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H. Ballentine Carter

CarterHBallentineDr. H. BALLENTINE CARTER trained in urological surgery at New York Hospital-Cornell Medical Center and at the Brady Urological Institute at Johns Hopkins. He is the only surgeon at Johns Hopkins to have ever collected 4 years of quality of life information on consecutive patients undergoing radical prostatectomy using validated questionnaires. As a surgeon, these data allow him to know how he is doing, and also to allow patients to know what to expect. After performing more than 3500 radical prostatectomies on men from all over the world, he can help men and their partners navigate through a difficult time in their lives, and in most cases return to a life that was present before the diagnosis of prostate cancer.

One of the most important aspects of practicing surgery is to understand which patients don’t need an operation. As a result, in 1995, Dr. Carter began a large prospective study to evaluate what is now referred to as Active Surveillance for prostate cancer – a program designed to select men who are thought to have small volume cancers that may never need treatment. These men then have the option to be carefully monitored as an alternative to immediate surgery. He believes that men today that are diagnosed with Gleason score 6 cancer are asking the wrong question “What treatment is best”, when they should be asking “Do I need to be treated at all”. In counseling patients regarding the decision to treat or not, Dr. Carter emphasizes the importance of a man’s personal preferences and concerns. For example, many men are willing to accept large declines in quality of life to be rid of a cancer that has minimal chance of causing harm over a decade or more; while others would rather live with a cancer and maintain their quality of life for now. Understanding these patient specific preferences plays a large part in the decision to monitor or treat a cancer when the decision is not a “slam dunk”.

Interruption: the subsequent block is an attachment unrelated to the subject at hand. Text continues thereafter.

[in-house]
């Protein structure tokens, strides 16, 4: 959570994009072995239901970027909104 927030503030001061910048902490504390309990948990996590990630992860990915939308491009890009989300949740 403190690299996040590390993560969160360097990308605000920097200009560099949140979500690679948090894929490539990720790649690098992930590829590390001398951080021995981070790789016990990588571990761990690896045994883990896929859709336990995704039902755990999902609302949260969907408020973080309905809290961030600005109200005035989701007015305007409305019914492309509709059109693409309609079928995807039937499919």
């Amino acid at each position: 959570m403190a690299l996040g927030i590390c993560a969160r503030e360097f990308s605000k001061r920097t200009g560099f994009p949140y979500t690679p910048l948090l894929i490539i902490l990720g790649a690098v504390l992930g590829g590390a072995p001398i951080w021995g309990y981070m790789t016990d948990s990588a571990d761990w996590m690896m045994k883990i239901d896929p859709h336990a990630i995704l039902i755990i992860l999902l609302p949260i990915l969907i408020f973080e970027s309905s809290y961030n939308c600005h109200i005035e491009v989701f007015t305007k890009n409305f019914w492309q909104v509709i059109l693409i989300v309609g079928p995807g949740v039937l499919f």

Dr. Carter is an internationally recognized expert in the diagnosis and treatment of prostate disease, both cancerous and non- cancerous. He led a panel of experts that wrote the American Urological Association guidelines in 2013 for prostate cancer detection. His book –The Whole Life Prostate Book– is the only comprehensive prostate book for laypeople that offers patients not only up to date information on management options for prostate disease (including cancer), but also approaches to prevention of male health disorders including prostate disease.

He was recently nominated to be a Trustee of the American Board of Urology by the American Association of Genitourinary Surgeons. His term extends from February 2012-February 2018. Dr. Carter’s election as a Trustee to the American Board of Urology is a recognition of his exemplary patient care and innovative research in the field of prostate cancer.

The concept of PSA rate of change (PSA velocity) as a marker of prostate cancer presence and aggressiveness, was introduced by Dr. Carter in collaboration with investigators at the Baltimore Longitudinal Study of Aging. He also first described the use of free PSA to predict the behavior of prostate cancer. (For more information read “Deciphering the Results of a Prostate Test “). He was the first to publish data demonstrating that an individual’s personal prostate cancer screening program should be tailored to baseline PSA levels instead of using a “one size fits all” approach. Together with investigators at the Baltimore Longitudinal Study of Aging, Dr. Carter has investigated risk factors for development of prostate cancer and prostate enlargement including diet and life style.